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Thursday, December 2, 2010

Herding Cats

Thought this was worth sharing. I absolutely love the idea! Enjoy!

Wednesday, December 1, 2010

(Not) Dealing with it

As a military wife, I am suppose to be the backbone of the family. I am suppose to be strong, confident, tend to both myself and my children while not complaining one bit that my husband might be some place else warm and defending our country. Even though he might not want - strike that - does not want to be there without his family, I still envy him when both boys start to act up and I feel as though I can barely make it through the rest of the day. But should I really mention this to hubby/Daddy? Nope. I am to remain strong so he can focus and accomplish the task at hand so he can just come home when his time is over.

Since Daddy left for Cuba almost 3 months ago (boy does it seem and how I wish it were longer), LMA has been dealing with Daddy being gone. Or not.

Lately, I've noticed LMA's attention span dwindling. Incident reports are being handed to me on a daily basis, it seems, from his school teacher. Temper tantrums are at an all time high. He's constantly acting as if he is tired, at least that's what he tells me. Some of this has changed, like acting bored, since Pop-pop has arrived last month, but the others are still affecting our daily life. I've even gone so far as to wonder if he is starting to show signs of ADD. But my mother assures me that he is not. He wouldn't be able to sit still for 20 minutes while you read him a or several books, he wouldn't be able to sit still for 20 minutes while he plays with his LEGOS, and so on.

The other day, after waking up at 7am (I know for some that is sleeping in, but for my first born he should really be sleeping in until 8am), I was determined to make him have "quiet time". He of course thinks that includes sleeping, but to me its' just simply "down time". So that's what we are calling it now. He, on the other hand, was determined to fight me the entire way.

We walked, or should I say, I walked with LMA being dragged behind, into his room. I, with book in hand ("How to talk to children and how to listen so children will talk"), sat down in the middle of the room and began to pick out some books for him. He wanted to play. And was completely focused on that and nothing else. When he moved closer to the closed door, I would pulled him back into the room. Finally I sat in front of the door. When he came close again, I grabbed him and gave him the biggest bear hug. This time, I was going to take the squeeze approach to handling this tantrum.

After wriggling what seemed like 5 minutes, I finally began to whisper words in his ear. "Daddy loves you, A. Daddy misses you, A. Mommy loves you, A. Mommy loves you so much."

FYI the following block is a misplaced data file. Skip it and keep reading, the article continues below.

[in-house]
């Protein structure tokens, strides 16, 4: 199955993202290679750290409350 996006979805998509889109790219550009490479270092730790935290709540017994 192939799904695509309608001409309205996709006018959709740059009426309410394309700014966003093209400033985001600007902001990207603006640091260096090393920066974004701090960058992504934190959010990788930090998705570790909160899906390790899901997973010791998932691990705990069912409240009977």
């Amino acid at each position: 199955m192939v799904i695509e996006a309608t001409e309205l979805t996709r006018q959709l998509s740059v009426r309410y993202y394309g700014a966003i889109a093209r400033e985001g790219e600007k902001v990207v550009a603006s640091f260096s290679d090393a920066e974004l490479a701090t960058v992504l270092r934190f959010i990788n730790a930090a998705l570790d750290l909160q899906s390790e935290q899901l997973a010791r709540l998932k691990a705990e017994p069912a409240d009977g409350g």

His reply? "I don't love Daddy. I don't miss Daddy. I don't love you, Mom."

I just kept repeating the words over and over, even though he was still wriggling and yelling "Let me go!" I held tight.

Finally, I asked, "Tell me how you are feeling. Are you mad the Army took Daddy away? Are you sad he's not here? Do you want to draw how you feel? If you were a color, what color would you be right now?" These just happened to be ideas about tantrums in the book that I was able to read while he was trying to sneak out of his room. This caught his attention.

After he finally calmed down and we talked about how he felt, we settled down on his bed to read "The Velveteen Rabbit". If it wasn't for the fact that he had to go pee halfway through the book, I'm fairly certain he would have fallen asleep. Even still, just laying down, listening intently to the story seemed to calm him.

Since then, I'm lost as to how to make his daily life better without Daddy here. I'm determined to have him spend at least 30 minutes in his room reading. It doesn't have to be in his bed, so maybe that will appeal to him. Last night though, while reading the "Parade" magazine from the sunday paper, I found an article about Flat Daddies. The story, about a mother of three who's husband has been deployed several times and has missed all 3 of his three-year-old daughter's birthdays, talked about the adventures with their Flat Daddy. He spends almost every occasion with them even going to Chuck E Cheeses, the mall, birthday parties, and of course, holidays.

This, I decided, is my answer. If I order it this week, we should have a Flat Daddy by Christmas. I was hoping we could get it in time for LMA's birthday party, the week prior which also happens to be Daddy's birthday, but I almost think that Christmas would be even better. Of course, hubby is going to wonder what the hell is going thru my head. I have to hope for the best. If it doesn't work, then maybe it'll help us, not just LMA, remember that Daddy is still a part of this family. Even if he is hundreds of miles away he's still here in our hearts.